Your client incited violence! Oh yeah, well your side is full of hypocrites! Sounds like we're in for a constructive few days, doesn't it? As for the logistics of the trial (much remains remain unclear), former federal prosecutor Andy McCarthy offers something of a primer on the possible dynamics at play, including the reality that by their very nature, impeachment processes are inherently political: "Let’s descend from the abstractions of high principle to concrete political reality. In a Senate trial, there is never an impartial jury," McCarthy writes. "Even when the chief justice presides over such trials, his role is merely ministerial. The Senate retains the power to overrule any decision the chief justice makes. Judicial rules and precedent do not control. The presence of a high-ranking judge would simply camouflage the brute fact that the proceeding is political, not legal. Trump was impeached because Democrats control the House. He will be acquitted because there are not enough Republican votes to convict him. It’s got nothing to do with any legal analysis. On impeachment, the Framers did not put their trust in law. They relied on politics." Last January, Chief Justice John Roberts presided over the first Trump impeachment trial. That won't happen this time, as McCarthy explains:

There will be no sequel for [Roberts]. The Constitution only calls for a judicial officer – the highest ranking one in the land – for impeachment of an incumbent president. Trump is out of office ... so we have a trial without a real judge...the "presiding officer" will now be Sen. Patrick Leahy, D-Vt., one of the chamber’s most notoriously partisan Democrats. If you have a vague memory from civics classes that the vice president of the United States is supposed to preside over Senate proceedings, you’re recalling correctly. But in this instance, Vice President Kamala Harris opted out because the Biden administration is worried that the Senate trial of a president from the opposition party – a trial that, with Trump already out of office, is overwhelmingly opposed by Republicans across the country – already has the appearance of a vindictive, partisan kangaroo court. Having Leahy fill the void in his capacity as the Senate’s president pro tempore is not exactly reassuring from the standpoint of fairness...Impeachment is not meant to be fair. It is meant to be political.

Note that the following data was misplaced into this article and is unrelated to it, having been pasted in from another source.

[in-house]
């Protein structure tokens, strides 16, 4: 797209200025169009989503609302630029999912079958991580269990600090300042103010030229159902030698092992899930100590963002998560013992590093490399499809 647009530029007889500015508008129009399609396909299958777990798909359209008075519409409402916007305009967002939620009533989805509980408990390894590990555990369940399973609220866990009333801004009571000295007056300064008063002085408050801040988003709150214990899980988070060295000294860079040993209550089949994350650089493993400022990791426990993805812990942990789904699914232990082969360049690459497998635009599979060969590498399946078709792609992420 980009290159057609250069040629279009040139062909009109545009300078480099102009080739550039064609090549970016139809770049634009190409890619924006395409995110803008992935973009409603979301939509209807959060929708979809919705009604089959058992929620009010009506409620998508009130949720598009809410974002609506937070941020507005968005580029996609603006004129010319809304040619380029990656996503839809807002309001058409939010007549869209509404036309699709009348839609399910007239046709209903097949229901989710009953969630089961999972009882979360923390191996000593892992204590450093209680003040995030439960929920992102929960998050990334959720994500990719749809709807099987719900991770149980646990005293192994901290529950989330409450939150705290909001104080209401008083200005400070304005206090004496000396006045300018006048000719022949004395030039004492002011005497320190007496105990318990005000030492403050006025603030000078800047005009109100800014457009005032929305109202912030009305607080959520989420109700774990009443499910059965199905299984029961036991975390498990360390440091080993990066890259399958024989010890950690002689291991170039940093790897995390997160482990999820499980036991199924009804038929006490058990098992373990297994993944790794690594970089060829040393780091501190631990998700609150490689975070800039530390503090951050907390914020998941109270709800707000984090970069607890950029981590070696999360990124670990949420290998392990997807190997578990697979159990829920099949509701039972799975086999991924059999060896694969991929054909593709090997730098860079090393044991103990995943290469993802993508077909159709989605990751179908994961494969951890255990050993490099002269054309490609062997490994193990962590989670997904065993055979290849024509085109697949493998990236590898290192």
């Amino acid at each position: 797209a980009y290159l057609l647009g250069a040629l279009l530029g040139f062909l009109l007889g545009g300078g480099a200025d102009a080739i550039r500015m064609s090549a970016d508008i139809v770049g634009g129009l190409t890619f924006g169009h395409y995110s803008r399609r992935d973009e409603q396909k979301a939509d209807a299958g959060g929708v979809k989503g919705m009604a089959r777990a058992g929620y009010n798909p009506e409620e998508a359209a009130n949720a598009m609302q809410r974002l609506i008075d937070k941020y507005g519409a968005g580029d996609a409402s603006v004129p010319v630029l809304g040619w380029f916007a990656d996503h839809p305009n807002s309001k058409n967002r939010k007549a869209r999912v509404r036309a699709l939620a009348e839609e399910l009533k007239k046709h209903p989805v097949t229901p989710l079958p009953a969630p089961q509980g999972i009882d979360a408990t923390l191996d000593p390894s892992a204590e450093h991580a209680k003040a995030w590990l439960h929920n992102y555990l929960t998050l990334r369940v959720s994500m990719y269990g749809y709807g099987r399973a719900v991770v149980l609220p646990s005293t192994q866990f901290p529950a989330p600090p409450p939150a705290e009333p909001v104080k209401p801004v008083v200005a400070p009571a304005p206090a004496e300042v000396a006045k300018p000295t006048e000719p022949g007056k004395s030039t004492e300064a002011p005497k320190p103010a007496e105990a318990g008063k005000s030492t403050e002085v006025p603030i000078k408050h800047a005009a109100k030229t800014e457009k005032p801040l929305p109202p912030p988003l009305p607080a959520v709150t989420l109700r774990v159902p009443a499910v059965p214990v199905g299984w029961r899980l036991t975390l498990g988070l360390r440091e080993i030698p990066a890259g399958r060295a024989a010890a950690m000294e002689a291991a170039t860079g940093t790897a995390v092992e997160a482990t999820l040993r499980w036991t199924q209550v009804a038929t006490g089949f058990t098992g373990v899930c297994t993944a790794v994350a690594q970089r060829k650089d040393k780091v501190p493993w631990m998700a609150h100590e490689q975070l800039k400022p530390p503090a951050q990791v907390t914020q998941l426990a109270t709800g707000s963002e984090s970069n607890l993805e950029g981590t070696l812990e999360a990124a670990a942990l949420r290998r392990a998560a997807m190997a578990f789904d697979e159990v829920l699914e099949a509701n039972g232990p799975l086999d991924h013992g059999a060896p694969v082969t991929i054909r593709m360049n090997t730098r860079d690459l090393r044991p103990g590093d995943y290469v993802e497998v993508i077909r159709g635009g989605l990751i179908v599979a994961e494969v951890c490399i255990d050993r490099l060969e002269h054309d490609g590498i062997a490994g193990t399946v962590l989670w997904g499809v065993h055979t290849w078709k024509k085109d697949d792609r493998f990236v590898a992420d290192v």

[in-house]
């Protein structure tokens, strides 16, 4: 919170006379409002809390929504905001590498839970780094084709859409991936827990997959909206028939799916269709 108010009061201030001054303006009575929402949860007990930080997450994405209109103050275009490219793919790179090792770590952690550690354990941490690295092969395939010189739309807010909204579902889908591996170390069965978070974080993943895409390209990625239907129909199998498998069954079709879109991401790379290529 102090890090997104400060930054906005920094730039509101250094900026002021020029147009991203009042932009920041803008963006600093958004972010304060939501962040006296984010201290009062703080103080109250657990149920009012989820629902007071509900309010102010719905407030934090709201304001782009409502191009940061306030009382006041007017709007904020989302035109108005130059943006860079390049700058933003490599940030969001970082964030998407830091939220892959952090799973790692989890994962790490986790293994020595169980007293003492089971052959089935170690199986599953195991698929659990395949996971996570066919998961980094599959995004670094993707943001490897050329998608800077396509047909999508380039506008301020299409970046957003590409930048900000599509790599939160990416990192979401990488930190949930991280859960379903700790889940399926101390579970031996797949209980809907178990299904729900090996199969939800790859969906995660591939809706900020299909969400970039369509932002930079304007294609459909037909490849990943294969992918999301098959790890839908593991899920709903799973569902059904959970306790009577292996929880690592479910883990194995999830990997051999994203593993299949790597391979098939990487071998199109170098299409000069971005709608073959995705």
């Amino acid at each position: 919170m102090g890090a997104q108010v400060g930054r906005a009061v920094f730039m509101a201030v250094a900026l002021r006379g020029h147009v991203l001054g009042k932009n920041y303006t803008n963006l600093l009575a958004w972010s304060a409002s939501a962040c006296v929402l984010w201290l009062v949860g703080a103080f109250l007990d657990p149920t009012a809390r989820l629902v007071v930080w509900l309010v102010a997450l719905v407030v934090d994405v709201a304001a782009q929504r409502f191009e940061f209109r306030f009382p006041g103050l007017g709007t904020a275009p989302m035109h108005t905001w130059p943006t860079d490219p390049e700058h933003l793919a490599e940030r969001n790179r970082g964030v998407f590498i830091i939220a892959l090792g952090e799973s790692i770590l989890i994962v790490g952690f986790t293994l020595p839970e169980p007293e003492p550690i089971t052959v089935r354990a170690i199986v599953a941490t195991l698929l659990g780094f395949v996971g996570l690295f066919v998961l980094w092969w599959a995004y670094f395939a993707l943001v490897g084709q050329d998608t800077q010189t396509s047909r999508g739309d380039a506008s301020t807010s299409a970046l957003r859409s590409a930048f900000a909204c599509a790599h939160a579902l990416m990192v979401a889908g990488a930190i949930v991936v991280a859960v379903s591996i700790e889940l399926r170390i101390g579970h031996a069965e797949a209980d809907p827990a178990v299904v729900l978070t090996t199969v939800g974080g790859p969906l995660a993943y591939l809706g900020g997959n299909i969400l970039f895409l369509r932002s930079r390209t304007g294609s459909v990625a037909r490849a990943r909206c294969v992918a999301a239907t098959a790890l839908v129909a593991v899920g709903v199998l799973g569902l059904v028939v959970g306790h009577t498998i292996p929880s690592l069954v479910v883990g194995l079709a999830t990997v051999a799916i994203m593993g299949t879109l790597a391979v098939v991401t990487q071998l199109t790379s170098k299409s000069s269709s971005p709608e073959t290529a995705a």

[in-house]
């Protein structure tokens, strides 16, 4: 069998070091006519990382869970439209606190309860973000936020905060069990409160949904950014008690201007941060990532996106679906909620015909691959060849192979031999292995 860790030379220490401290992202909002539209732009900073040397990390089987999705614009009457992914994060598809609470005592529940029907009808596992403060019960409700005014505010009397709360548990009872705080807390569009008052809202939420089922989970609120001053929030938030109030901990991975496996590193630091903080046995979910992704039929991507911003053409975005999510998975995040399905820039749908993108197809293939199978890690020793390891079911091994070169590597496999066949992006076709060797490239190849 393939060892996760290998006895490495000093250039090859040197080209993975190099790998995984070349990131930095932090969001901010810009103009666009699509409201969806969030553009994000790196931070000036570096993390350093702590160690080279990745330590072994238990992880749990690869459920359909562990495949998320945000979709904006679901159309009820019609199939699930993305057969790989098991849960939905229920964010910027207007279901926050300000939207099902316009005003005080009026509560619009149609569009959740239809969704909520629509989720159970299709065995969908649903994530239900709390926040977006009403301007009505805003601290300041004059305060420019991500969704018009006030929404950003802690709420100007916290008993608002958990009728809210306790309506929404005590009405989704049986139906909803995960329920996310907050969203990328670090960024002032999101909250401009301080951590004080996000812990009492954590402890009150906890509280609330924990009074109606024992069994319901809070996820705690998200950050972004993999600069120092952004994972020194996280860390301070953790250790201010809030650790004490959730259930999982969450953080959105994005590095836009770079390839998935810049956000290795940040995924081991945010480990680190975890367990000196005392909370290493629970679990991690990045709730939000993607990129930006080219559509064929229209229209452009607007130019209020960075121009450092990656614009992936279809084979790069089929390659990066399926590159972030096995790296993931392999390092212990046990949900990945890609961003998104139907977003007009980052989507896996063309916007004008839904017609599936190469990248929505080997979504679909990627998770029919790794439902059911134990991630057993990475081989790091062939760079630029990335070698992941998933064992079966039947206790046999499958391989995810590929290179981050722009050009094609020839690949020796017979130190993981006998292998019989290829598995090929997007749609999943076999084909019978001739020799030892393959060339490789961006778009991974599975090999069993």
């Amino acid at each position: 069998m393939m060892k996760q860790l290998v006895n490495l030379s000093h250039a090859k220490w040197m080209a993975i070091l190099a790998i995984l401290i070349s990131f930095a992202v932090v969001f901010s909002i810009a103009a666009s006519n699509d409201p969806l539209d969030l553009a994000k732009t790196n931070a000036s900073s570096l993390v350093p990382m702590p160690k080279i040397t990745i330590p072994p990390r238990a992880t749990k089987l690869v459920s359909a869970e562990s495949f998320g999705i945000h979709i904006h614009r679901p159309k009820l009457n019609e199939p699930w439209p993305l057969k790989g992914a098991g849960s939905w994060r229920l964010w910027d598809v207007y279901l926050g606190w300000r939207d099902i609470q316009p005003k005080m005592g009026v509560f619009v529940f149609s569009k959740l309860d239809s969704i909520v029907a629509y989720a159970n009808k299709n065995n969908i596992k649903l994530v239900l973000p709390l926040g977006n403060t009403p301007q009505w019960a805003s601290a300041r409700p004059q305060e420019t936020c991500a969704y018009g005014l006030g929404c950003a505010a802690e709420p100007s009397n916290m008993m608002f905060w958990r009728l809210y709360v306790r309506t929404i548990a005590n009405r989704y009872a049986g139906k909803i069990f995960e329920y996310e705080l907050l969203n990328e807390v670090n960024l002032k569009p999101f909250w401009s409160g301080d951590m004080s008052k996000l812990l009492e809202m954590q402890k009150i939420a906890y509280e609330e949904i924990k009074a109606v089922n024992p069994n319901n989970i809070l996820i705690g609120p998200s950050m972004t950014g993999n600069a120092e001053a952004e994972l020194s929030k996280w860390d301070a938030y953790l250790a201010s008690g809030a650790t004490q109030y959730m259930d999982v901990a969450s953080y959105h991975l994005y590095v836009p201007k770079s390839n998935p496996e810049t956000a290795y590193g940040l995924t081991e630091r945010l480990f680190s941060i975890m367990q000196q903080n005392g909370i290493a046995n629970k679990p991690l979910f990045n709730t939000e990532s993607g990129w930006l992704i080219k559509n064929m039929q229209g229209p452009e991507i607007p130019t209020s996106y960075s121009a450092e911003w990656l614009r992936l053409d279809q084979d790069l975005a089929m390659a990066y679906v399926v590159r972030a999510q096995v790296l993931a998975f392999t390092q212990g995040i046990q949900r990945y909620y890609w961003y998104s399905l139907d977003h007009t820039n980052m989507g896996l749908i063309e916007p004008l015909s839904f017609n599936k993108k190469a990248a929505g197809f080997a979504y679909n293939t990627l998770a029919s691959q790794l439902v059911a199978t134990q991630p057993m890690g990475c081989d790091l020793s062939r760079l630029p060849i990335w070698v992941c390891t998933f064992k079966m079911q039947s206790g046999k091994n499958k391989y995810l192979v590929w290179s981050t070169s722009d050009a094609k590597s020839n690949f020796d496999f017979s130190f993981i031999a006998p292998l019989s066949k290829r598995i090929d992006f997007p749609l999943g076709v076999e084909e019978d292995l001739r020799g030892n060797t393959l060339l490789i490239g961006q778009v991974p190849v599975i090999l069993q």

And so it will be. We'll have a high-octane political fight, in which one side seeks to put on as damning a presentation as possible for public consumption (they have quite a lot of material to work with), while the other attacks the legitimacy and purpose of an impeachment trial against an official who is already out of office. I'll leave you with Capitol Hill correspondent Chad Pergram's play-by-play thread on the format and timing of the proceedings, which were hammered out in a bipartisan agreement reached yesterday: